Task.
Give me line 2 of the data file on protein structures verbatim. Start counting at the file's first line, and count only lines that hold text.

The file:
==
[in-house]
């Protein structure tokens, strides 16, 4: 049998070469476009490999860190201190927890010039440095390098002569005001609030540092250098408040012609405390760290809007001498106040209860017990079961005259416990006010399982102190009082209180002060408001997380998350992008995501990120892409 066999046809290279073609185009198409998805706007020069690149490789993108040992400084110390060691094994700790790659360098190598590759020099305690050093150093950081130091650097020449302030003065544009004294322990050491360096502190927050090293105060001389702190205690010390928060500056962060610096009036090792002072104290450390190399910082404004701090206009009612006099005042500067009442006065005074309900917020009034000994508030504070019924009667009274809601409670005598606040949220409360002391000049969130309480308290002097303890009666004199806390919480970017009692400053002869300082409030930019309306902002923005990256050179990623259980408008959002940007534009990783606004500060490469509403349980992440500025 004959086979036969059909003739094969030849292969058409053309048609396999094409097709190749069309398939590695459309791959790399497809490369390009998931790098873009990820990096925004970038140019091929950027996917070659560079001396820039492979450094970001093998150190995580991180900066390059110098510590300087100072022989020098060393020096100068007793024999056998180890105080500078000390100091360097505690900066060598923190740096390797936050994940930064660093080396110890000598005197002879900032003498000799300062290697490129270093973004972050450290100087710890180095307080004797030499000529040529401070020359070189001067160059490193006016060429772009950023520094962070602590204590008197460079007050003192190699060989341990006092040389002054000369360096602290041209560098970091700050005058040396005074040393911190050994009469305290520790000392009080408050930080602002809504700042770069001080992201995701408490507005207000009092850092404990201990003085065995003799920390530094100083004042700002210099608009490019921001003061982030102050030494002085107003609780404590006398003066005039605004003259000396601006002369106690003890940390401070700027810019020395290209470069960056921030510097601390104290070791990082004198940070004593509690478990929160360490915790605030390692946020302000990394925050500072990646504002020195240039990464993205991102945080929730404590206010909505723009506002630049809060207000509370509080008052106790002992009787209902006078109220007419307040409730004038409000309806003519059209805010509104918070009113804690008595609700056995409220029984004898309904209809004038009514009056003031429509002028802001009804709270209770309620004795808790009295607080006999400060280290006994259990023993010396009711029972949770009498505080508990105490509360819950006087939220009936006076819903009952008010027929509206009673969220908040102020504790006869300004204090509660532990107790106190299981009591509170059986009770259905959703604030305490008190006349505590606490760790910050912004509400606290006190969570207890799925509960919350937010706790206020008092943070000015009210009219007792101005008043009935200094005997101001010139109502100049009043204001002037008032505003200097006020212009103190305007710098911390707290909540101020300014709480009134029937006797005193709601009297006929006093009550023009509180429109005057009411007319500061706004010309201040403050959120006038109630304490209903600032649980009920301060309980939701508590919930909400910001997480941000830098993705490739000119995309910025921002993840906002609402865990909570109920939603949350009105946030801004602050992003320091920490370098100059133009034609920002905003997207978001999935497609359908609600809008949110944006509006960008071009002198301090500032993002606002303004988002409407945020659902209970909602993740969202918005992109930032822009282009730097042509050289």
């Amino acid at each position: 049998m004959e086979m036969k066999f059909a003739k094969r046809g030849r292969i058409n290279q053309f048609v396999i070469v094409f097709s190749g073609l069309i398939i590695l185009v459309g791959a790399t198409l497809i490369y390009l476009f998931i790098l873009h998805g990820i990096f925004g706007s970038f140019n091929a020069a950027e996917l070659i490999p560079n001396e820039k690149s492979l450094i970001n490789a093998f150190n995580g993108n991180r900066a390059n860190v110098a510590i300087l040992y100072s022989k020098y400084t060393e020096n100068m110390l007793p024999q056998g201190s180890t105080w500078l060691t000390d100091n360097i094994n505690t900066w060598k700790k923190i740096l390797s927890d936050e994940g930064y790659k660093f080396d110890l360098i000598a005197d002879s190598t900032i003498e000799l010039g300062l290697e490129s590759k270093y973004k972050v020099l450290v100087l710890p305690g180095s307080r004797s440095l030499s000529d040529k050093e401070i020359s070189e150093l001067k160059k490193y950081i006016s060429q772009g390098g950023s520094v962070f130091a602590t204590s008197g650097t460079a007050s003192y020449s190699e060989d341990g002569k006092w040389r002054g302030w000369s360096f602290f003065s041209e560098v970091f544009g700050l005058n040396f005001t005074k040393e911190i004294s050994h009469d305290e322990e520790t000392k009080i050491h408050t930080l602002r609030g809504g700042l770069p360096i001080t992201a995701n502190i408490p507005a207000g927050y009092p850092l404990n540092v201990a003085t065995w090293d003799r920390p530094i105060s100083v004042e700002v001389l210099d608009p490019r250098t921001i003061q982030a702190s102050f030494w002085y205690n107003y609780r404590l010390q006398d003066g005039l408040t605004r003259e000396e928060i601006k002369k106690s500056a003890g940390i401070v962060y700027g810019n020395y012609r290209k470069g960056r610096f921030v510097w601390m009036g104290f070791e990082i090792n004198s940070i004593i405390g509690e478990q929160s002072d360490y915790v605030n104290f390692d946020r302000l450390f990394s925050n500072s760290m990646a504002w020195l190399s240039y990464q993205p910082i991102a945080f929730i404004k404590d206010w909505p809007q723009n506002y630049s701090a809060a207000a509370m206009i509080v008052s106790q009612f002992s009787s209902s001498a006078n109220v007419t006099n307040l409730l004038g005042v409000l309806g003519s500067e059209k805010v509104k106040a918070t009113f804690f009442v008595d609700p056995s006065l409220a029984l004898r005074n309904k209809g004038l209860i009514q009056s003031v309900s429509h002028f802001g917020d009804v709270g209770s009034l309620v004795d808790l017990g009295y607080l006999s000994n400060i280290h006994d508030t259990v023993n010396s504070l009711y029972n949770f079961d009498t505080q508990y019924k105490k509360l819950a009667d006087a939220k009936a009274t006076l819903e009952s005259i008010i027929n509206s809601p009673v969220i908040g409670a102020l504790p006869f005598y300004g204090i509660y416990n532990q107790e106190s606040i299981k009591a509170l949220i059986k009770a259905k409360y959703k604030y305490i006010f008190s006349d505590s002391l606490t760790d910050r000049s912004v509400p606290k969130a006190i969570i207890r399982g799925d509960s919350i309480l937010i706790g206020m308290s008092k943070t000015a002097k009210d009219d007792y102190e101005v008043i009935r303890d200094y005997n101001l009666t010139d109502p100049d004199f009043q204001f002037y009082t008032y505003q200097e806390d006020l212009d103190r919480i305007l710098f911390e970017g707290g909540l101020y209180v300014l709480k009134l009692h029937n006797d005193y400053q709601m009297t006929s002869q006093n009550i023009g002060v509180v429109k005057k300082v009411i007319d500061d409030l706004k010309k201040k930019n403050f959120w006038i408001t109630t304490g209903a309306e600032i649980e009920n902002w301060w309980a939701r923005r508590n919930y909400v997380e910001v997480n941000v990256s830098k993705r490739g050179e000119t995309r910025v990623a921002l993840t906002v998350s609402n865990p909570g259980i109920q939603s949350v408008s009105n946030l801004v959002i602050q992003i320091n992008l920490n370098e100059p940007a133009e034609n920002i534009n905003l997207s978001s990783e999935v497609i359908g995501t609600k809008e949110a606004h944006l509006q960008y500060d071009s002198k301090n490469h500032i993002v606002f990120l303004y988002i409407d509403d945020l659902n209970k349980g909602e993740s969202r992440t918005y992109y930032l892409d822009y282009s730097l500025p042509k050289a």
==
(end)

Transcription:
């Protein structure tokens, strides 16, 4: 049998070469476009490999860190201190927890010039440095390098002569005001609030540092250098408040012609405390760290809007001498106040209860017990079961005259416990006010399982102190009082209180002060408001997380998350992008995501990120892409 066999046809290279073609185009198409998805706007020069690149490789993108040992400084110390060691094994700790790659360098190598590759020099305690050093150093950081130091650097020449302030003065544009004294322990050491360096502190927050090293105060001389702190205690010390928060500056962060610096009036090792002072104290450390190399910082404004701090206009009612006099005042500067009442006065005074309900917020009034000994508030504070019924009667009274809601409670005598606040949220409360002391000049969130309480308290002097303890009666004199806390919480970017009692400053002869300082409030930019309306902002923005990256050179990623259980408008959002940007534009990783606004500060490469509403349980992440500025 004959086979036969059909003739094969030849292969058409053309048609396999094409097709190749069309398939590695459309791959790399497809490369390009998931790098873009990820990096925004970038140019091929950027996917070659560079001396820039492979450094970001093998150190995580991180900066390059110098510590300087100072022989020098060393020096100068007793024999056998180890105080500078000390100091360097505690900066060598923190740096390797936050994940930064660093080396110890000598005197002879900032003498000799300062290697490129270093973004972050450290100087710890180095307080004797030499000529040529401070020359070189001067160059490193006016060429772009950023520094962070602590204590008197460079007050003192190699060989341990006092040389002054000369360096602290041209560098970091700050005058040396005074040393911190050994009469305290520790000392009080408050930080602002809504700042770069001080992201995701408490507005207000009092850092404990201990003085065995003799920390530094100083004042700002210099608009490019921001003061982030102050030494002085107003609780404590006398003066005039605004003259000396601006002369106690003890940390401070700027810019020395290209470069960056921030510097601390104290070791990082004198940070004593509690478990929160360490915790605030390692946020302000990394925050500072990646504002020195240039990464993205991102945080929730404590206010909505723009506002630049809060207000509370509080008052106790002992009787209902006078109220007419307040409730004038409000309806003519059209805010509104918070009113804690008595609700056995409220029984004898309904209809004038009514009056003031429509002028802001009804709270209770309620004795808790009295607080006999400060280290006994259990023993010396009711029972949770009498505080508990105490509360819950006087939220009936006076819903009952008010027929509206009673969220908040102020504790006869300004204090509660532990107790106190299981009591509170059986009770259905959703604030305490008190006349505590606490760790910050912004509400606290006190969570207890799925509960919350937010706790206020008092943070000015009210009219007792101005008043009935200094005997101001010139109502100049009043204001002037008032505003200097006020212009103190305007710098911390707290909540101020300014709480009134029937006797005193709601009297006929006093009550023009509180429109005057009411007319500061706004010309201040403050959120006038109630304490209903600032649980009920301060309980939701508590919930909400910001997480941000830098993705490739000119995309910025921002993840906002609402865990909570109920939603949350009105946030801004602050992003320091920490370098100059133009034609920002905003997207978001999935497609359908609600809008949110944006509006960008071009002198301090500032993002606002303004988002409407945020659902209970909602993740969202918005992109930032822009282009730097042509050289």